"The results of ORBITA show unequivocally that there are no benefits for PCI compared with medical (drug) therapy for stable angina," they wrote. "Based on these data, all cardiology guidelines should be revised to downgrade the recommendation for PCI in patients, despite use of medical therapy."
But Al-Lamee disagreed with that interpretation, saying international practice guidelines recommend first starting patients on a variety of anti-angina drugs, with stenting reserved for those who get minimal or no relief from the medications. But it doesn't mean never using the devices in such patients, she said.
Stents are widely used internationally. They are considered first-line treatment for people having a heart attack, and an estimated 500,000 PCI procedures are performed each year worldwide for stable angina.
"The results have been a total surprise and they probably need to make us stop and think, but I don't think they need to be used to change all that we do," she said.
Dr. Christopher Overgaard, an interventional cardiologist at the Peter Munk Cardiac Centre in Toronto, said the New York Times headline is what initially "got my blood pressure up," because it reflected what he characterized as an "irresponsible" inference from the study.
Given that the patients were relatively healthy, with only a single blocked artery, and had been on weeks of intensive drug therapy, "it's not really a surprise that the main finding of the study was that their exercise tolerance didn't change," said Overgaard, who was not involved in the study.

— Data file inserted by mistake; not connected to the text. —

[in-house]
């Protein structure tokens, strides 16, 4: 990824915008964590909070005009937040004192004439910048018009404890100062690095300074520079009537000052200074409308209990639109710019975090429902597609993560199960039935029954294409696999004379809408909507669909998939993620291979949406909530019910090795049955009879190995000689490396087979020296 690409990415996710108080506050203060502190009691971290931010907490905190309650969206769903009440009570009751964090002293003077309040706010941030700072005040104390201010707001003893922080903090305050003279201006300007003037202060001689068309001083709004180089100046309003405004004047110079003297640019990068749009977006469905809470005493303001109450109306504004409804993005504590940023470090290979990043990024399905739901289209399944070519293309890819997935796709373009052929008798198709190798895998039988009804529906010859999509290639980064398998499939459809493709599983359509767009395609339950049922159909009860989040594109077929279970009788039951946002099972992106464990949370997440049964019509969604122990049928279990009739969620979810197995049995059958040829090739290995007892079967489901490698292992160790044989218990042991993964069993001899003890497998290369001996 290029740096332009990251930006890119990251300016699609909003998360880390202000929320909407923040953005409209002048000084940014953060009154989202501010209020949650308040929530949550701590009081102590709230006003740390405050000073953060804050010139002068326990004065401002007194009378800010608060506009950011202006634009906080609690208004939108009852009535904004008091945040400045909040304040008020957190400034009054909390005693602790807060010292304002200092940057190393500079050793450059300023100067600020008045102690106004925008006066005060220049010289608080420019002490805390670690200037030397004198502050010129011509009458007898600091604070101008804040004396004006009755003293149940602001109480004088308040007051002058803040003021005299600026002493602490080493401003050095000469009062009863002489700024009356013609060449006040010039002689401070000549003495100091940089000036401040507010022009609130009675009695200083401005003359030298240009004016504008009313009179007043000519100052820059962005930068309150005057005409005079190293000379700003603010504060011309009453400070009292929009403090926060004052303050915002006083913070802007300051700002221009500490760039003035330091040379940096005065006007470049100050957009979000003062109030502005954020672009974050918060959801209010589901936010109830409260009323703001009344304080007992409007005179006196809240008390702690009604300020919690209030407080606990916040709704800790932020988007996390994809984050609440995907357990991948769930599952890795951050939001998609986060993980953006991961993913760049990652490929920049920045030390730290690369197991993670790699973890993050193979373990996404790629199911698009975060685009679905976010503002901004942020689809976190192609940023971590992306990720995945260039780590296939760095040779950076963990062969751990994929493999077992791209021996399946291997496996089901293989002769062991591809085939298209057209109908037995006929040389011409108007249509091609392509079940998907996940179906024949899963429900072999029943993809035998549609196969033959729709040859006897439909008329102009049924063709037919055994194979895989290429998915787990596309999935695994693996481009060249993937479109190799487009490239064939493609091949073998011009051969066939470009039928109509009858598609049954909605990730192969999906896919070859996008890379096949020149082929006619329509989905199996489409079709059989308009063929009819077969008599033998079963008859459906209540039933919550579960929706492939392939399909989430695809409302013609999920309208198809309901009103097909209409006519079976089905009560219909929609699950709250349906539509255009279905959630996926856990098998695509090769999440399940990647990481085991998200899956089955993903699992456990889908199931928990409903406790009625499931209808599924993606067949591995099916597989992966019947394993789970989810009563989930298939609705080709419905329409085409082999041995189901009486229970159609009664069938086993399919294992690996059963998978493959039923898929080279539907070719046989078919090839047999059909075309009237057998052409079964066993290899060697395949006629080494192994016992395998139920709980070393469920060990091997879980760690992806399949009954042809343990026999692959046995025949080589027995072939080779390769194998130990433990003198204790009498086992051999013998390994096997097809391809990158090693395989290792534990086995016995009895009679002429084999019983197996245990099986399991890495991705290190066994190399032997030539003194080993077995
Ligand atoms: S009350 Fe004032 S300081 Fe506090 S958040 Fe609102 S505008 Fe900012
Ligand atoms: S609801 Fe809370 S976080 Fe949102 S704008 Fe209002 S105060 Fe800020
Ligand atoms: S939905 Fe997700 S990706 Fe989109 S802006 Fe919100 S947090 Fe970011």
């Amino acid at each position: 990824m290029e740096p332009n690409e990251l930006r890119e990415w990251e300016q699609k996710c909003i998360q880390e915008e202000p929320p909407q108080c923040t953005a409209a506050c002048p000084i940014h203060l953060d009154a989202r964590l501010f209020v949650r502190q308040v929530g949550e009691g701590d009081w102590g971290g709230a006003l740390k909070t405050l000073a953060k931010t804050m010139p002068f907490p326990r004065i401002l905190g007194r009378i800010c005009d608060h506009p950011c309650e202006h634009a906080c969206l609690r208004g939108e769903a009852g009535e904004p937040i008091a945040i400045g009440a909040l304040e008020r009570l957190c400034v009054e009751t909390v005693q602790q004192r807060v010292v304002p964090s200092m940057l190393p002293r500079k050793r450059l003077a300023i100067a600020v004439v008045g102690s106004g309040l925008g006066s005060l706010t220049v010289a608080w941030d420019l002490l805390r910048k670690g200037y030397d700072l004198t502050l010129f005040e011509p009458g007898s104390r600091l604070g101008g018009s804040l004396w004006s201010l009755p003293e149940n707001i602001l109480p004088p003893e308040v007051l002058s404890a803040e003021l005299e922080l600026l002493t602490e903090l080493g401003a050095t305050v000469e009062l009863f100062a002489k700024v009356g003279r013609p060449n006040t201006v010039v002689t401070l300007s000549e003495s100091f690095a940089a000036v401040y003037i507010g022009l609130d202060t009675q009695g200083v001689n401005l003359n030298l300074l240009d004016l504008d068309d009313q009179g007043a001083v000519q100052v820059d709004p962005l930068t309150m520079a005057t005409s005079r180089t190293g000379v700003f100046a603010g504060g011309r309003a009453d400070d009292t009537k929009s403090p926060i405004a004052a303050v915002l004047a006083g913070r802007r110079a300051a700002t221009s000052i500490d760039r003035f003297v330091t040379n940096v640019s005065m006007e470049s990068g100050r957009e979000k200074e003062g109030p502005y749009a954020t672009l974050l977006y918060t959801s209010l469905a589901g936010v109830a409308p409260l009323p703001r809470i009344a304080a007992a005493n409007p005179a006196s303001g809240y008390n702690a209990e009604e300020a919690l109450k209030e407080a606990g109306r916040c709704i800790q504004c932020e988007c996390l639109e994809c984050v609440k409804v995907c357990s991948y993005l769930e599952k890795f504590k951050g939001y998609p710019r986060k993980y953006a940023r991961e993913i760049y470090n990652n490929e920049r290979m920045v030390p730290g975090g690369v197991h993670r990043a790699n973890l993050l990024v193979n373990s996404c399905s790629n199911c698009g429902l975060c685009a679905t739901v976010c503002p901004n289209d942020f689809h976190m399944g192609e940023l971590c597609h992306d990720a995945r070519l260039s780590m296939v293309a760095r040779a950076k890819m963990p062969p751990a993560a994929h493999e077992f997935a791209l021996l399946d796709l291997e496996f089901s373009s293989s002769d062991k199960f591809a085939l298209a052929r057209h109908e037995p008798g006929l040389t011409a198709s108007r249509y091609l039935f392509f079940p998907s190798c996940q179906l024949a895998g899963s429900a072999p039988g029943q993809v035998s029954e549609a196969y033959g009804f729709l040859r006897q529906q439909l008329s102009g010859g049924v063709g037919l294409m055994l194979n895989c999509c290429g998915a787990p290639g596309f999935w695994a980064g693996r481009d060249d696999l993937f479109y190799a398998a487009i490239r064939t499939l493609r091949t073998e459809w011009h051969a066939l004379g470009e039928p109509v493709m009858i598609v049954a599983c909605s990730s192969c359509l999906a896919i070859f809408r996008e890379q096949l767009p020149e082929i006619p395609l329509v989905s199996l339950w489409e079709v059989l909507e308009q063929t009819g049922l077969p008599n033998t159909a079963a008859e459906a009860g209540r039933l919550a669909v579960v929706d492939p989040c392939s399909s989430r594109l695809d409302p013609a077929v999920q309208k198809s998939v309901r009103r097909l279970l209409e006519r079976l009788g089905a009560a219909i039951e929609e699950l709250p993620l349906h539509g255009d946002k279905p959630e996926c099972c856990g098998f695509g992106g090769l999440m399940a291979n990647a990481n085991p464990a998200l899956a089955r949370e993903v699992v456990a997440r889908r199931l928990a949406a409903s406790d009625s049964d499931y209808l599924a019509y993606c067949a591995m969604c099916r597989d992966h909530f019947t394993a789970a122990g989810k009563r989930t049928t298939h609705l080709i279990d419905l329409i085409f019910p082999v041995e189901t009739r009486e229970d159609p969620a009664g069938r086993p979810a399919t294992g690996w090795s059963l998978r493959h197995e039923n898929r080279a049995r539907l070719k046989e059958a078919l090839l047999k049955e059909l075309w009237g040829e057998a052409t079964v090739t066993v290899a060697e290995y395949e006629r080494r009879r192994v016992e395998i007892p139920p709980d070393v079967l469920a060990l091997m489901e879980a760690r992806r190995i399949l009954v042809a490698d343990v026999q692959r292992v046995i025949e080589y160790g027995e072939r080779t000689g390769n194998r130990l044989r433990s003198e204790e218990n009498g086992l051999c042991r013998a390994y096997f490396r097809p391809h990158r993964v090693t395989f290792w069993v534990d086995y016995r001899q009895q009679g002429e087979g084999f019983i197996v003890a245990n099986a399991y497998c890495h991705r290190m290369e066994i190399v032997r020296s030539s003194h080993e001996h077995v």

"So the interpretation in my opinion should not be stenting doesn't work. The interpretation, I think, should be that medical therapy in healthy (angina) patients that already had a good exercise tolerance is probably sufficient and we may not need to open those arteries in the first place."
Overgaard, director of the catheterization lab at Peter Munk, said Canadian doctors commonly stent patients with chronic coronary disease who have significant chest pain after minimal exertion, such as those who can only walk a couple of minutes before becoming breathless. And he doesn't think the study will change practice in Canada.
"But I think the message from this study is that if somebody has a blockage, but they're doing really well, it may be sufficient to just treat them with pills."
Still, he agreed with both Davies and Al-Lamee that many patients prefer what they see as a quick fix with a stent over taking medications for life with their attendant side-effects. Beta blockers, for instance, may cause drowsiness and, in men, erectile dysfunction.
"I see a lot of patients in clinic and it's very common for patients not to take their medications or not to want to take their medications," Overgaard said.
"So that's the caveat. Human nature is to get something treated that will eliminate the need for ongoing pills."
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Sheryl Ubelacker, The Canadian Press